In looking for a venue for the forthcoming public talk on Wednesday evening we first approached Keswick School. The school’s Queen’s Hall would have been an excellent venue and has been used previously for meetings by Cumbria Trust.
Below is the incredible response we received from the Headmaster of Keswick School, Simon Jackson.
Thank you for the email. Our letting of school premises/facilities policy states under exemptions (section 2):
* The school will not allow its premises to be let to persons or
organisations that in the Governor’s view, disturb the principles of
Community Cohesion, or bring the school into disrepute.
* Lettings will not be allowed for political meetings or for other
purposes as specified by the Headteacher or Governing Body.
In this case it would not be appropriate for the school to appear on
either one or other side of what is fundamentally a political argument. We also have to consider our own school community where many of our families rely on employment in the nuclear industry.
The same principle would apply to the nuclear lobby should they wish to use the school premises on this matter.
This excuse is hardly comparing like with like as we know that the “nuclear lobby” are so entrenched in the School that students are regularly packed off to take part in days organised by the now discredited Nuclear Management Partners. One of the organised days was to come up with PR for new build. The pretend £50,000 concept budget was split between PR proposals, safety fines and the design model. Just like real life with the emphasis on PR rather than safety.
The school it seems is well into Stepford Wife mode.
Dr Ian Fairlie wrote a letter to the press which puts it very well….
SIR – This is a copy of a letter I have sent to the headteacher of Keswick School:
Dear Mr Jackson, I was concerned to read your recent email to Ms Birkby refusing your school’s facilities for a meeting to discuss proposed new nuclear power stations in your area.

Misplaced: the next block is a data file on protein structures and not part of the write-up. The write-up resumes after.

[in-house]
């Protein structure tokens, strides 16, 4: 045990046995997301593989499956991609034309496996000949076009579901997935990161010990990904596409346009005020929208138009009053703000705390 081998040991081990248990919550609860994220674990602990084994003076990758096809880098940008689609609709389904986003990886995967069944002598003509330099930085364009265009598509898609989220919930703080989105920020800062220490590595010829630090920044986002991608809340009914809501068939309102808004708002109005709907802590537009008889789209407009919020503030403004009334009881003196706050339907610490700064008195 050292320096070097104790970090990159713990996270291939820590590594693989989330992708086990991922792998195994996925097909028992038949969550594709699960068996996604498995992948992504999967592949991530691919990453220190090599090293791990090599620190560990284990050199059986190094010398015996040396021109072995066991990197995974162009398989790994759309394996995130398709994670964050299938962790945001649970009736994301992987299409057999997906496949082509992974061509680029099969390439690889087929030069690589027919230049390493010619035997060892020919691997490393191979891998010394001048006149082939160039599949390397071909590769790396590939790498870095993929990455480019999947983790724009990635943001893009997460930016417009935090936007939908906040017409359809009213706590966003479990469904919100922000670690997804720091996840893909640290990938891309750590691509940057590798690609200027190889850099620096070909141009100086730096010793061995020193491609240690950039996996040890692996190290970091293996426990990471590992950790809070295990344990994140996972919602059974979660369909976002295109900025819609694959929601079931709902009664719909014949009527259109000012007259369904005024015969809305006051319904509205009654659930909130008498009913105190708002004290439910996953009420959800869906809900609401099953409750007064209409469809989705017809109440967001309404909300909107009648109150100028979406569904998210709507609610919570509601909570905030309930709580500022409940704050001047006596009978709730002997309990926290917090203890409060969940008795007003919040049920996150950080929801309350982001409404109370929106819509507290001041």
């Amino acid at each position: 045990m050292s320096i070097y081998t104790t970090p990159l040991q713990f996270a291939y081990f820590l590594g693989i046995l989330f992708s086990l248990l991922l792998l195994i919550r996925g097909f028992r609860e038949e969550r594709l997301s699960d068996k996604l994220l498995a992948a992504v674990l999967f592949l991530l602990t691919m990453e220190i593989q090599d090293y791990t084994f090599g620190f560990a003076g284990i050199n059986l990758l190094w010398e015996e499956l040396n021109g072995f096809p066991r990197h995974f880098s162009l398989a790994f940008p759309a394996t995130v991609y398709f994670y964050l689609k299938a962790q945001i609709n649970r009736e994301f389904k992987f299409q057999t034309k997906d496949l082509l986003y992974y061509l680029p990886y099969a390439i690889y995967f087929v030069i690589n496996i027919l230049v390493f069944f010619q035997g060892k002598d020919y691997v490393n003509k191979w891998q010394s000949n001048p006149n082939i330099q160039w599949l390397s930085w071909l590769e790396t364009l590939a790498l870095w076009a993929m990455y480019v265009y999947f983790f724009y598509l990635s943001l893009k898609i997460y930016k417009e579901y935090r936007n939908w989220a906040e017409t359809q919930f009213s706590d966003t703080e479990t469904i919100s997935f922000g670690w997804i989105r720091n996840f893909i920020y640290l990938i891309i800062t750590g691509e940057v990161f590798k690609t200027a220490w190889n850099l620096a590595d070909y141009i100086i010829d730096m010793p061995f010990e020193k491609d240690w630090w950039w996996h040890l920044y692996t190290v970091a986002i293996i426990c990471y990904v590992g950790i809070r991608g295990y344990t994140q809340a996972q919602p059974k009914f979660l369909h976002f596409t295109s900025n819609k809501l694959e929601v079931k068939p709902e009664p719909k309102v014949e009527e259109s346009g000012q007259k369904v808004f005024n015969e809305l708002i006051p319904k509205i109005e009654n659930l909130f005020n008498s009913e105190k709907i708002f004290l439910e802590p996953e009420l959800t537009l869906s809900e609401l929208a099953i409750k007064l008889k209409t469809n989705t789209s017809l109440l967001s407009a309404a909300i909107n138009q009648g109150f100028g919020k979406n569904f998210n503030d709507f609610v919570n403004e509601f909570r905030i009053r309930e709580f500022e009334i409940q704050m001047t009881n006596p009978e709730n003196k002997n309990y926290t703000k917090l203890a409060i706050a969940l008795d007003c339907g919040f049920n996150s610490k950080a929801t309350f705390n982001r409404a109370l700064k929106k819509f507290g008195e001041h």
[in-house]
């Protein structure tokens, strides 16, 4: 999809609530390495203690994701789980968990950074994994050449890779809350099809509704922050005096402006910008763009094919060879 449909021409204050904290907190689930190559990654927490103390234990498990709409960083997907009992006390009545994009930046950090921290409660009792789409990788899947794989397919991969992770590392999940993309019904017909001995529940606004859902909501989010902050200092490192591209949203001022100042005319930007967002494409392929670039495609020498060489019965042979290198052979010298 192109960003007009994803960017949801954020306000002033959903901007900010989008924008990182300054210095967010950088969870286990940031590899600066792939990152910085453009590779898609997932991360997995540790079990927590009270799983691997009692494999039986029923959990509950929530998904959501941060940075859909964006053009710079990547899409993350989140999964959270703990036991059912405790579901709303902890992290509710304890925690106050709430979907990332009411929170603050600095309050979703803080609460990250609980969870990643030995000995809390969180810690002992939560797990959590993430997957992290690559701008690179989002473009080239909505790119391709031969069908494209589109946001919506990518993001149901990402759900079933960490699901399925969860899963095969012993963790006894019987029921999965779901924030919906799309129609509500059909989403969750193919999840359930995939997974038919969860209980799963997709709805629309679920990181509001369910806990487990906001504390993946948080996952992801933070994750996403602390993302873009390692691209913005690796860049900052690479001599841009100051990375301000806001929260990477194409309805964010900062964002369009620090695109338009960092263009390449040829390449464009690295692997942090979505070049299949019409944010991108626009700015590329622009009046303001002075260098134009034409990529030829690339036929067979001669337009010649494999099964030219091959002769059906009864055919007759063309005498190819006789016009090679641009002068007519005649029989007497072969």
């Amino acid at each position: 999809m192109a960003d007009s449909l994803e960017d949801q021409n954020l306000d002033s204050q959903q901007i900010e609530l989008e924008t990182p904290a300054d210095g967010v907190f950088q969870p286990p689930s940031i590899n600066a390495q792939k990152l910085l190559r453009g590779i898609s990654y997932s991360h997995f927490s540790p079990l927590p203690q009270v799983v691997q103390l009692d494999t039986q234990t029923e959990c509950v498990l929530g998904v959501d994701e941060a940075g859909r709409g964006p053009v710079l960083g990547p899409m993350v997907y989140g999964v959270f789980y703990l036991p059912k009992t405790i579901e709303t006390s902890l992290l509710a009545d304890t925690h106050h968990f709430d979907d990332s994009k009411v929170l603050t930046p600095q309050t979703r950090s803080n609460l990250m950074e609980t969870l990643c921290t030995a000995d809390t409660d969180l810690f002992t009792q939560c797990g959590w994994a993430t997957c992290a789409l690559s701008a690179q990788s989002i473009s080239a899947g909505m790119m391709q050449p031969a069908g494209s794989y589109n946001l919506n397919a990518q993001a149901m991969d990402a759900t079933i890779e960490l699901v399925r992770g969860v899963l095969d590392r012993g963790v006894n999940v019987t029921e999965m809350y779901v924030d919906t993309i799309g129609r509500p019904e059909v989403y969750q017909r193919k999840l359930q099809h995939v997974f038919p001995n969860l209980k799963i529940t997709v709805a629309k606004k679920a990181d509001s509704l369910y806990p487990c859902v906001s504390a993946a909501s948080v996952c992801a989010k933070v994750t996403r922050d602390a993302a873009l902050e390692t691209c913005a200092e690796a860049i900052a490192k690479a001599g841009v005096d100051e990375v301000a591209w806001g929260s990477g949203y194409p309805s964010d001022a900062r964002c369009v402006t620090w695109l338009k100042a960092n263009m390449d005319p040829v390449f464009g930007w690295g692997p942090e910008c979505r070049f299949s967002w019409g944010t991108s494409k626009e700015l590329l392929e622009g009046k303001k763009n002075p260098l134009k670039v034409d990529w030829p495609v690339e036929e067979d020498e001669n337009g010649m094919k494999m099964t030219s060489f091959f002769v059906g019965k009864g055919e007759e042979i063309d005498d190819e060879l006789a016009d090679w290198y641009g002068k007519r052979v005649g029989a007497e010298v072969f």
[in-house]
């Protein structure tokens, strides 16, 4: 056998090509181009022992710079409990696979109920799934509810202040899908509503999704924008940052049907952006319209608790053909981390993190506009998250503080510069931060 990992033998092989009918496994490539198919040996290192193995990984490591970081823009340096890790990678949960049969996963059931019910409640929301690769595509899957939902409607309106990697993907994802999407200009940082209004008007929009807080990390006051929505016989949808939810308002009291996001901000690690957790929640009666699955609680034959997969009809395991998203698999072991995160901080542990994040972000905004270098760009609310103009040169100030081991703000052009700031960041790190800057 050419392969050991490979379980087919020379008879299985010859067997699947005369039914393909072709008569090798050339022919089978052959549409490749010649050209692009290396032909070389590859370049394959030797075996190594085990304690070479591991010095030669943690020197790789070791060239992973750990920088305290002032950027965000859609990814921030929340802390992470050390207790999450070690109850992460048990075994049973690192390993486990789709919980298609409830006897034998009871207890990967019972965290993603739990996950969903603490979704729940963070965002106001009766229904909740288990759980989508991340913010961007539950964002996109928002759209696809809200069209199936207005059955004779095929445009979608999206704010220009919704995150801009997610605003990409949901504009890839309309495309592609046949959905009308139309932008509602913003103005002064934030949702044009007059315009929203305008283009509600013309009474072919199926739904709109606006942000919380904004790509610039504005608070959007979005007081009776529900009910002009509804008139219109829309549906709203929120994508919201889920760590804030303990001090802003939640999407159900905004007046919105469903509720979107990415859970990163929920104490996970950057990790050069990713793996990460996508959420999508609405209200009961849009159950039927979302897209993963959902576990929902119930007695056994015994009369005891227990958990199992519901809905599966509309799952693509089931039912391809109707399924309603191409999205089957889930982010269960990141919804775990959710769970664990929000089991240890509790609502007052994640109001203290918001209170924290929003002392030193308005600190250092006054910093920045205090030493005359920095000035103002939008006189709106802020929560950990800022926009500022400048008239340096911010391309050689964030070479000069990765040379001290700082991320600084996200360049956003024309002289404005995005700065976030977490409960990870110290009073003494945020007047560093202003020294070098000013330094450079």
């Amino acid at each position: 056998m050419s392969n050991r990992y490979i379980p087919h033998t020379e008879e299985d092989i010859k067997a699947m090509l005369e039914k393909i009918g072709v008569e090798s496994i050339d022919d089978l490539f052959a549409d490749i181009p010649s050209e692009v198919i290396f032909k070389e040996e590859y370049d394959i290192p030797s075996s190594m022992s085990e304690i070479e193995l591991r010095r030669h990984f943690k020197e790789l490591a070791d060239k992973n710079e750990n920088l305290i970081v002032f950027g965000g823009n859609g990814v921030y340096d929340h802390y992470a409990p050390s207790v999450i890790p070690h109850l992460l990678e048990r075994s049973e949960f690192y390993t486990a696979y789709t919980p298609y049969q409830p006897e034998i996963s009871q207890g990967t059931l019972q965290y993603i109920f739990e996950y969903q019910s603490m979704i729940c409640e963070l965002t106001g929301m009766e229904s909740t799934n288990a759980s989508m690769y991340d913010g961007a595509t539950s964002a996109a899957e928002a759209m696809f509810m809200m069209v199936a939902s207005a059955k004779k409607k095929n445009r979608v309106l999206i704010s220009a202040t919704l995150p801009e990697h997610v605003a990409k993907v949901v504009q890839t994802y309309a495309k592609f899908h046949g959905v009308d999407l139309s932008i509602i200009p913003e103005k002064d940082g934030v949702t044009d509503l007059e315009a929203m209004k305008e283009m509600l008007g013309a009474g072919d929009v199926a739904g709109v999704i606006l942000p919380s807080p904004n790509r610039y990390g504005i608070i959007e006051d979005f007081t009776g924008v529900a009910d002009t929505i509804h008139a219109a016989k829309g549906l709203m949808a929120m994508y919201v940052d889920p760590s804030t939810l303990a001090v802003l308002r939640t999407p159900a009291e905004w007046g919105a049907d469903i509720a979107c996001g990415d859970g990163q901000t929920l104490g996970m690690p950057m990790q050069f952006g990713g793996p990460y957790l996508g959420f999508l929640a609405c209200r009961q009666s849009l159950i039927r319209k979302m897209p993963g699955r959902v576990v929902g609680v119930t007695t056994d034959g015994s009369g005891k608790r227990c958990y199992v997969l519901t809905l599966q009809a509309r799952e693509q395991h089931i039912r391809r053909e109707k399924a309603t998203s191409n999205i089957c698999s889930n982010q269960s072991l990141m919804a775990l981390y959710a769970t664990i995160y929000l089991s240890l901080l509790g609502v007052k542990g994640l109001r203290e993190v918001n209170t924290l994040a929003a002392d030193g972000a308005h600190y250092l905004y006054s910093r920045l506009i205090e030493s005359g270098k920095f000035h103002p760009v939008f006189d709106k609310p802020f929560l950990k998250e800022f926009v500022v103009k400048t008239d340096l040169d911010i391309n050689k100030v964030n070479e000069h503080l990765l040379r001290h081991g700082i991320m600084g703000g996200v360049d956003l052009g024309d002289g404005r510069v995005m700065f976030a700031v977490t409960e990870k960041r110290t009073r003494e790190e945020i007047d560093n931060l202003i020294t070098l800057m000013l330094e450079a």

Your reason apparently is that “The school will not allow its premises to be let to persons or organisations that in the Governor’s view, disturb the principles of Community Cohesion…”
As far as I’m aware, “community cohesion” is not really a principle, certainly not a widely accepted one: it all depends on what the community cohesion is about.
For example, history abounds with examples of community cohesion for bad purposes.
A moment’s thought will reveal that your alleged cohesion in favour of nuclear power may offend against several real, widely-accepted principles, such as the Precautionary Principle, the Principle of Sustainable Development, and the principle of not passing difficult (eg nuclear waste) burdens willy-nilly on to our children and grandchildren. They certainly will not thank us for them.
The reality is that opinions on the wisdom or otherwise of nuclear power as a means of satisfying our energy requirements are quite polarised, especially in Cumbria. However several civilised, sane countries in Europe (and at least one nation in the UK) have taken reasonable decisions to reject nuclear and pursue more economic, more sustainable, more democratic and far more ethical, energy options.
In my view, it would have been more principled to host a friendly informative meeting to discuss these matters than to have banned it.
Dr Ian FAIRLIE,
Independent consultant on radioactivity in the environment,